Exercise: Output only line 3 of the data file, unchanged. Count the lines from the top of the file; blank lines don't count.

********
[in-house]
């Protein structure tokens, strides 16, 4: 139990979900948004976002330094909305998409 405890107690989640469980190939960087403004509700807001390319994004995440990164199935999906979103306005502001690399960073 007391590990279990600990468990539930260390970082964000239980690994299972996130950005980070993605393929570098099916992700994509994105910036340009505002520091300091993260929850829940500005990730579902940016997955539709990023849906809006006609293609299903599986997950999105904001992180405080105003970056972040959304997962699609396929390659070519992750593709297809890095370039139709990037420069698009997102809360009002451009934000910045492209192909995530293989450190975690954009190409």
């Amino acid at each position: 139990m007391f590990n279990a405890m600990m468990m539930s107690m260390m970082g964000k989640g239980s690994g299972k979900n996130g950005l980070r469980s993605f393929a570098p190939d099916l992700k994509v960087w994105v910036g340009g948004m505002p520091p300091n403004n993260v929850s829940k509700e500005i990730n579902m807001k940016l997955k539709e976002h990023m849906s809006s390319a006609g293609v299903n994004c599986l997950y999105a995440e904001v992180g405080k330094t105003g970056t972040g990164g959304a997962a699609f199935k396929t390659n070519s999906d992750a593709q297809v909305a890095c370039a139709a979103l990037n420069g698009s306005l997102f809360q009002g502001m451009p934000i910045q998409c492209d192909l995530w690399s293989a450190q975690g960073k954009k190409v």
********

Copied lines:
């Amino acid at each position: 139990m007391f590990n279990a405890m600990m468990m539930s107690m260390m970082g964000k989640g239980s690994g299972k979900n996130g950005l980070r469980s993605f393929a570098p190939d099916l992700k994509v960087w994105v910036g340009g948004m505002p520091p300091n403004n993260v929850s829940k509700e500005i990730n579902m807001k940016l997955k539709e976002h990023m849906s809006s390319a006609g293609v299903n994004c599986l997950y999105a995440e904001v992180g405080k330094t105003g970056t972040g990164g959304a997962a699609f199935k396929t390659n070519s999906d992750a593709q297809v909305a890095c370039a139709a979103l990037n420069g698009s306005l997102f809360q009002g502001m451009p934000i910045q998409c492209d192909l995530w690399s293989a450190q975690g960073k954009k190409v």